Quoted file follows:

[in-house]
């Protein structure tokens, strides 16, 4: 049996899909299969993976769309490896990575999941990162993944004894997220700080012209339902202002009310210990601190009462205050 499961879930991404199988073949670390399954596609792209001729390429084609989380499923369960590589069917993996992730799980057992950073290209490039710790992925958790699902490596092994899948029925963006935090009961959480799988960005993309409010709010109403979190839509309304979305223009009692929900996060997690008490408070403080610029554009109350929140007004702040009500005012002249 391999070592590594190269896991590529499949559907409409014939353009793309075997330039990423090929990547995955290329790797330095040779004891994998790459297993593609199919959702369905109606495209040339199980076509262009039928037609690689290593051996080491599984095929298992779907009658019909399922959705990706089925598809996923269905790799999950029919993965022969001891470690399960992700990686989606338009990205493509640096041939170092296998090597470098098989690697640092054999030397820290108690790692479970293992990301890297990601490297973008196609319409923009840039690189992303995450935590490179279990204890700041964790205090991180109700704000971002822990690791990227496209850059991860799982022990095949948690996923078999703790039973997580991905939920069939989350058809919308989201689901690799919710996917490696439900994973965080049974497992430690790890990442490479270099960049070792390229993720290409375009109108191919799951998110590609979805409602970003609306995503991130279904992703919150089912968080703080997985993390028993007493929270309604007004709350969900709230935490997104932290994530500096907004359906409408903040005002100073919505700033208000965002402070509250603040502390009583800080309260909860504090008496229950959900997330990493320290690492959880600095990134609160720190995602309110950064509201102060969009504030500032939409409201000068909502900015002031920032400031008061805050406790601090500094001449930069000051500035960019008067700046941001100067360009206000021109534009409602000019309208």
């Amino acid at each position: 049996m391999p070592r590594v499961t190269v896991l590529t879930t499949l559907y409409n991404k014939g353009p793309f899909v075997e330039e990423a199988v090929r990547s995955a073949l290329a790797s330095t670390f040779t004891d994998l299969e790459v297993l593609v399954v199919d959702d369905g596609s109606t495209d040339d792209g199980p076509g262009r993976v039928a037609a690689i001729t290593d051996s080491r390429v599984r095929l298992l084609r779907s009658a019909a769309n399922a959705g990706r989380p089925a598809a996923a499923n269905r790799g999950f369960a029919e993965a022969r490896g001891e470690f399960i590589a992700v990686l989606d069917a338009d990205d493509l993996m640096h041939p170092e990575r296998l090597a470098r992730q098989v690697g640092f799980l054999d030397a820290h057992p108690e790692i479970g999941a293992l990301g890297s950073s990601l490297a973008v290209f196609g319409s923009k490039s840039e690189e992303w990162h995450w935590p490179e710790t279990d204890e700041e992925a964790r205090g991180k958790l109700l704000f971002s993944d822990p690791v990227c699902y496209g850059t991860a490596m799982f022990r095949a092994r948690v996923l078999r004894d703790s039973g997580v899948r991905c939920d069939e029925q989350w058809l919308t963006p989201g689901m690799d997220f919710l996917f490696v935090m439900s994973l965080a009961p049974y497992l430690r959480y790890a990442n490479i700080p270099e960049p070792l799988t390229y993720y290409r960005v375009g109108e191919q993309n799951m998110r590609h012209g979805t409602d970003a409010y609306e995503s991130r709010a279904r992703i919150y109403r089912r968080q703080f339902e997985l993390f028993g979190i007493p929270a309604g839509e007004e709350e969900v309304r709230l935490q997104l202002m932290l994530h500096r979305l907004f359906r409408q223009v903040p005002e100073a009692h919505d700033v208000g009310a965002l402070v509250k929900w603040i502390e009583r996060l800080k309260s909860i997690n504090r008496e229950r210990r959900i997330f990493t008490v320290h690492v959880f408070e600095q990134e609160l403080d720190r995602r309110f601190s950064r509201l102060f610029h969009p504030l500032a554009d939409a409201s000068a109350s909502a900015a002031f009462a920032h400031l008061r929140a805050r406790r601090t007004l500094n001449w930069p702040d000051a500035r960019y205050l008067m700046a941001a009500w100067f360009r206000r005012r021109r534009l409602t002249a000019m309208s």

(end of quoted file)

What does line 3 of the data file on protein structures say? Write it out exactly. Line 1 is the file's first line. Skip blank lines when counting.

């Amino acid at each position: 049996m391999p070592r590594v499961t190269v896991l590529t879930t499949l559907y409409n991404k014939g353009p793309f899909v075997e330039e990423a199988v090929r990547s995955a073949l290329a790797s330095t670390f040779t004891d994998l299969e790459v297993l593609v399954v199919d959702d369905g596609s109606t495209d040339d792209g199980p076509g262009r993976v039928a037609a690689i001729t290593d051996s080491r390429v599984r095929l298992l084609r779907s009658a019909a769309n399922a959705g990706r989380p089925a598809a996923a499923n269905r790799g999950f369960a029919e993965a022969r490896g001891e470690f399960i590589a992700v990686l989606d069917a338009d990205d493509l993996m640096h041939p170092e990575r296998l090597a470098r992730q098989v690697g640092f799980l054999d030397a820290h057992p108690e790692i479970g999941a293992l990301g890297s950073s990601l490297a973008v290209f196609g319409s923009k490039s840039e690189e992303w990162h995450w935590p490179e710790t279990d204890e700041e992925a964790r205090g991180k958790l109700l704000f971002s993944d822990p690791v990227c699902y496209g850059t991860a490596m799982f022990r095949a092994r948690v996923l078999r004894d703790s039973g997580v899948r991905c939920d069939e029925q989350w058809l919308t963006p989201g689901m690799d997220f919710l996917f490696v935090m439900s994973l965080a009961p049974y497992l430690r959480y790890a990442n490479i700080p270099e960049p070792l799988t390229y993720y290409r960005v375009g109108e191919q993309n799951m998110r590609h012209g979805t409602d970003a409010y609306e995503s991130r709010a279904r992703i919150y109403r089912r968080q703080f339902e997985l993390f028993g979190i007493p929270a309604g839509e007004e709350e969900v309304r709230l935490q997104l202002m932290l994530h500096r979305l907004f359906r409408q223009v903040p005002e100073a009692h919505d700033v208000g009310a965002l402070v509250k929900w603040i502390e009583r996060l800080k309260s909860i997690n504090r008496e229950r210990r959900i997330f990493t008490v320290h690492v959880f408070e600095q990134e609160l403080d720190r995602r309110f601190s950064r509201l102060f610029h969009p504030l500032a554009d939409a409201s000068a109350s909502a900015a002031f009462a920032h400031l008061r929140a805050r406790r601090t007004l500094n001449w930069p702040d000051a500035r960019y205050l008067m700046a941001a009500w100067f360009r206000r005012r021109r534009l409602t002249a000019m309208s």